Charles Dutoit first conducted the Philadelphia Orchestra in 1980, when he was 44. From 1990 to 1999, he led its summer concerts at the Mann Center. From 1990 to 2010, he served as artistic director and principal conductor of the Philadelphia Orchestra's summer festival in Saratoga Springs, New York. Although Dutoit is Swiss, in 1991 the city of Philadelphia made him an honorary citizen.
In 2008, Dutoit succeeded Christoph Eschenbach as the Philadelphia Orchestra’s interim chief conductor and artistic adviser, a tenure that lasted four years, until the arrival of Yannick Nézet-Séguin. At that point, the orchestra named Dutoit its conductor laureate, a title he has held ever since. All told, Dutoit conducted 651 performances by the Philadelphia Orchestra, most recently in March 2017.
Nevertheless, last Thursday, when the Associated Press reported four women’s allegations of sexual assault by Dutoit over a 25-year period stretching back to 1985, the Philadelphia Orchestra took just 24 hours to revoke his “conductor laureate” title and sever its connections with him. By the time 48 hours had passed, seven other major symphony orchestras had similarly terminated long relationships with Dutoit. These included Dutoit’s primary current employer, the Royal Philharmonic Orchestra in London, which said Friday it had jointly decided with Dutoit to relieve him of his future concert obligations.
Rush to judgment
The allegations against Dutoit are surely serious: According to the four women — three opera singers and an instrumentalist — his behavior included physically restraining them, forcing his body against theirs, sticking his tongue into their mouths, and, in one case, sticking a woman’s hands down his pants. But at first glance, the orchestras’ reactions seemed unusually hasty.
None of the alleged assaults were reported when they occurred, and none of the eight orchestras appeared to have investigated the charges before renouncing their ties with Dutoit. (A Philadelphia Orchestra spokeswoman said Friday the orchestra isn't currently conducting an investigation into Dutoit’s tenure.) Dutoit, when he finally surfaced on Saturday, vehemently denied the allegations and threatened legal action.
For such prestigious organizations to terminate their longstanding relationships with Dutoit on the basis of a single newspaper article would seem an outrageous media-driven stampede to judgment. Unless, of course, these organizations already had good reason to believe, based on their long associations with Dutoit, that the allegations were probably true.
Which appears to be the case.
Locking her office
My acquaintances within the Philadelphia Orchestra expressed no surprise at the charges against Dutoit; they said his lecherous behavior was well known during his tenure there, but no one formally complained because, as a victim of priestly molestation explains in Tom McCarthy’s film Spotlight, “How do you say no to God?” (Another musical god, James Levine, the Metropolitan Opera’s legendary conductor for more than 40 years, was suspended earlier this month when sexual misconduct allegations surfaced.) I’m told that one woman on the Philadelphia Orchestra’s staff was driven to tears by Dutoit’s repeated unwanted intrusions and subsequently took to locking her office door to keep him away. Rather than file a complaint, she subsequently left the orchestra’s employ.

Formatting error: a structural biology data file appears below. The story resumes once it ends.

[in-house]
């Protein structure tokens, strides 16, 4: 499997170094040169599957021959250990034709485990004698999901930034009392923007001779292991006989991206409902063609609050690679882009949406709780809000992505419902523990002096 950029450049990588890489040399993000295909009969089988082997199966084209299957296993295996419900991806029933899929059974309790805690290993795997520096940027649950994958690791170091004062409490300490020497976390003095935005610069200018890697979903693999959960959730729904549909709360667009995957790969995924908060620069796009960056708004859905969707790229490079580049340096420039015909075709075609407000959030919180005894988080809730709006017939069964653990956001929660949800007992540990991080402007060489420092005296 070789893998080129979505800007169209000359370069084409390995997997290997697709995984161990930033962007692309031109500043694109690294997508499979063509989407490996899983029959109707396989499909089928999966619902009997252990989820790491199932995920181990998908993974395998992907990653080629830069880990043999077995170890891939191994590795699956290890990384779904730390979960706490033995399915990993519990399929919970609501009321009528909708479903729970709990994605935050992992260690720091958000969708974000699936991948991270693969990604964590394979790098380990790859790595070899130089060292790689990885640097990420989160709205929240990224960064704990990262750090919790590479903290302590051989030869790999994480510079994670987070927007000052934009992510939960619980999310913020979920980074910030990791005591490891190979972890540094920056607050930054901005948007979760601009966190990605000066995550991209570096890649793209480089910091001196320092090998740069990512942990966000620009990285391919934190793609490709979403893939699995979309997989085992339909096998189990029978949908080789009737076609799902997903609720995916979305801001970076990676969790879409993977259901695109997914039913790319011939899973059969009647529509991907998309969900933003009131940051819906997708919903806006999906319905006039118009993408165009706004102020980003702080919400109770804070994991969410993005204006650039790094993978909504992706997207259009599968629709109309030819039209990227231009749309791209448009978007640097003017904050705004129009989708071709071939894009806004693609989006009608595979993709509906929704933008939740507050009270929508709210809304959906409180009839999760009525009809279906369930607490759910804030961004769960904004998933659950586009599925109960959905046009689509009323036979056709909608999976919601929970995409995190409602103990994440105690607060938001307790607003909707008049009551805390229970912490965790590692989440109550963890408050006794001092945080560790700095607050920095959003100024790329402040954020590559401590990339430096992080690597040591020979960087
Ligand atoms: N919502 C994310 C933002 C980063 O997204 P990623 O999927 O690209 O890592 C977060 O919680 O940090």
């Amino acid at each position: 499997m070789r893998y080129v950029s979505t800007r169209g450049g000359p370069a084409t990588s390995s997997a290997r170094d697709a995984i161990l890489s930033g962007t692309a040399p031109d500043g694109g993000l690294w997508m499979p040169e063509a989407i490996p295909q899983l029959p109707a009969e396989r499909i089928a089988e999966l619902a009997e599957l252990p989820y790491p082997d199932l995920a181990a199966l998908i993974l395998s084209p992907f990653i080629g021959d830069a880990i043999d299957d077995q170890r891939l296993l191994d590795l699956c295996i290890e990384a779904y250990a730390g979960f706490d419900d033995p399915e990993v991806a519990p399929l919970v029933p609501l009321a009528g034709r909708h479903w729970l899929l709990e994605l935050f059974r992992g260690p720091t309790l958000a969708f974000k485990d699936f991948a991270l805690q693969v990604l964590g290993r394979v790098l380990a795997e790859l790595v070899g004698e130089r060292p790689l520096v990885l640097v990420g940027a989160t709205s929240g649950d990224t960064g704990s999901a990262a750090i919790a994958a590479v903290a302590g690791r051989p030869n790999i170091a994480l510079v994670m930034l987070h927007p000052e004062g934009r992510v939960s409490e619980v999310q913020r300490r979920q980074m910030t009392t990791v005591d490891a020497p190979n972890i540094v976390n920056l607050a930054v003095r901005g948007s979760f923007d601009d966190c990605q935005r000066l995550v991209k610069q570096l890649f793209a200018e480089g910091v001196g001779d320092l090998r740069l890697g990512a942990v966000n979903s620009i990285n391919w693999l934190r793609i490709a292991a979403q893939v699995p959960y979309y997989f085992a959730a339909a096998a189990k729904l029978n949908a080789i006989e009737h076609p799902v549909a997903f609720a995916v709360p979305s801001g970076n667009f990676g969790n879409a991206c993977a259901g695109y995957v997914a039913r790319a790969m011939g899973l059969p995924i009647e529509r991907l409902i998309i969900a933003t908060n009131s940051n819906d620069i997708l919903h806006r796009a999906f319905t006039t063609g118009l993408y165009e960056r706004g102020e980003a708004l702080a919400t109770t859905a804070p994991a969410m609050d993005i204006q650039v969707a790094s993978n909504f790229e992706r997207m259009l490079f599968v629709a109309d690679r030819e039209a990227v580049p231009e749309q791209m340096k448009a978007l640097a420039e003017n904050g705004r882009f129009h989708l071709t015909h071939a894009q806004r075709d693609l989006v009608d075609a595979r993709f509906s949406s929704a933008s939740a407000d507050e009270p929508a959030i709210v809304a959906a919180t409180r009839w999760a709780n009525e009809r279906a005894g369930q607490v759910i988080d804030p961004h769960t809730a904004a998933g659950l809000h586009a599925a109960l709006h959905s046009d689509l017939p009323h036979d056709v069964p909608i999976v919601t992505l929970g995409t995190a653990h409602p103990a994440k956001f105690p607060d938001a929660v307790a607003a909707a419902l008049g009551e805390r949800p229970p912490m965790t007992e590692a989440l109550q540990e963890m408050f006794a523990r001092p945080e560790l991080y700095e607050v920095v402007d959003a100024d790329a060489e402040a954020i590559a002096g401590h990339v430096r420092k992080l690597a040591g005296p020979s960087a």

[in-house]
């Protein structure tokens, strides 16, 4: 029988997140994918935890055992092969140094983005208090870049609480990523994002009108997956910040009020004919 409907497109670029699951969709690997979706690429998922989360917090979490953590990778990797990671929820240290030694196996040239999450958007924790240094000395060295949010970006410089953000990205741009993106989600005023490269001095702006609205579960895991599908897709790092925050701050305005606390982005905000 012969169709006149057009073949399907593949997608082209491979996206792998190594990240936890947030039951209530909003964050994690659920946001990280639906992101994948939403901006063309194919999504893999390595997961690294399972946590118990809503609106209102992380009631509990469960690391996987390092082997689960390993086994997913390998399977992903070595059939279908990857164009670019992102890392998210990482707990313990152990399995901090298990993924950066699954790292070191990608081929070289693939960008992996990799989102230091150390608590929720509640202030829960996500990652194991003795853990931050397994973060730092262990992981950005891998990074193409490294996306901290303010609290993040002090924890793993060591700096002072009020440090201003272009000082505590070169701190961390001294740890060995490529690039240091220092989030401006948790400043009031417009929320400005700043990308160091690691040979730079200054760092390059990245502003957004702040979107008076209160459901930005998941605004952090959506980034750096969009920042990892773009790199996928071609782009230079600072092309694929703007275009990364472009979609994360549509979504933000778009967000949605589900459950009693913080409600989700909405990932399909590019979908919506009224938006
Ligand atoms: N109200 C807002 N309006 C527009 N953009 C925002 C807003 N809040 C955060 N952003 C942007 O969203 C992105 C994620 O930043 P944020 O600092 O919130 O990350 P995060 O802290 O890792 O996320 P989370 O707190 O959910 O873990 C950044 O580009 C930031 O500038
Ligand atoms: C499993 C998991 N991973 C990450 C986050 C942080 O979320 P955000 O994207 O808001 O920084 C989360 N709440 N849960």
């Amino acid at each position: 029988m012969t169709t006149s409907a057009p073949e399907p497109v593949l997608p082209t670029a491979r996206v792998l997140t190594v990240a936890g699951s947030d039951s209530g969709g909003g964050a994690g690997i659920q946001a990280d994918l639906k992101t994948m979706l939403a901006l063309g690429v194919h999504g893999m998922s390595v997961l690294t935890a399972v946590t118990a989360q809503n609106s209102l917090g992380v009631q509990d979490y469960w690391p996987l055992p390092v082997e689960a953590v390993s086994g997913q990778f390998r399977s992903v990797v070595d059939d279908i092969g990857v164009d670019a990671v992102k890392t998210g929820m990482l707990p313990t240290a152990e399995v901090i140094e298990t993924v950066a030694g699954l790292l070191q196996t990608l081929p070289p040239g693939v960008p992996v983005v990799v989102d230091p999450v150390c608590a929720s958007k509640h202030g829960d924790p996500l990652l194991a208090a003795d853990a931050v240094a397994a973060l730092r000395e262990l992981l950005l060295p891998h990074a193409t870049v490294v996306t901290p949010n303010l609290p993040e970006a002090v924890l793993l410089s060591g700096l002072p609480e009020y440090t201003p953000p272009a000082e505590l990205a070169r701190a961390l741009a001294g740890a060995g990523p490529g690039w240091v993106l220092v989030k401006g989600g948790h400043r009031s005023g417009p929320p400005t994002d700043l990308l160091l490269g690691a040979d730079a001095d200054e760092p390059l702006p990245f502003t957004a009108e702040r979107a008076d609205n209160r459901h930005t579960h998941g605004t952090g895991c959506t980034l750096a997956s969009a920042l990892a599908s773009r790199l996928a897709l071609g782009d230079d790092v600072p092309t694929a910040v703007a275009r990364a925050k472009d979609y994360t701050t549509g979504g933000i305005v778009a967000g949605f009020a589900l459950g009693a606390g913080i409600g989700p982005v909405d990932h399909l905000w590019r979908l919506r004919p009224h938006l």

Most likely, Thursday’s Associated Press exposé of Dutoit — like the recent exposés of sexual harassment by Roger Ailes, Harvey Weinstein, Charlie Rose, Matt Lauer, et al— merely confirmed in public what insiders had long accepted as common knowledge.
Joseph Kluger, the orchestra’s president from 1989 to 2005, told the Inquirer’s Peter Dobrin he was aware of rumors of Dutoit’s flirtatious, “inappropriate behavior,” but that he was “not aware of any occasion in which anybody brought, certainly not to my attention or anyone else’s at the Philadelphia Orchestra, any complaints about his behavior throughout the time I was there.” This is the catch-22 of large institutions: executives rightly refuse to fire people on the basis of mere rumor, but nobody wants to formally report — or receive formal reports about — misconduct by key personnel, least of all an individual who personifies the organization.
Conductors, movie producers, media moguls, and U.S. presidents get away with sexual offenses thanks to the willful blindness of their enablers, which include many of us. It took courage to stand up to Dutoit in his prime — a time when conductorial hanky-panky was shrugged off as the price we pay for great art. Not so today. It’s only a matter of time before some enterprising cultural journalist nails one of the most disturbing (and thus far unreported) rumors of the 20th century: that the sainted Eugene Ormandy, who led the Philadelphia Orchestra from 1936 to 1980, may have been the greatest lecher of all. If and when that happens, please remember, you read it here first.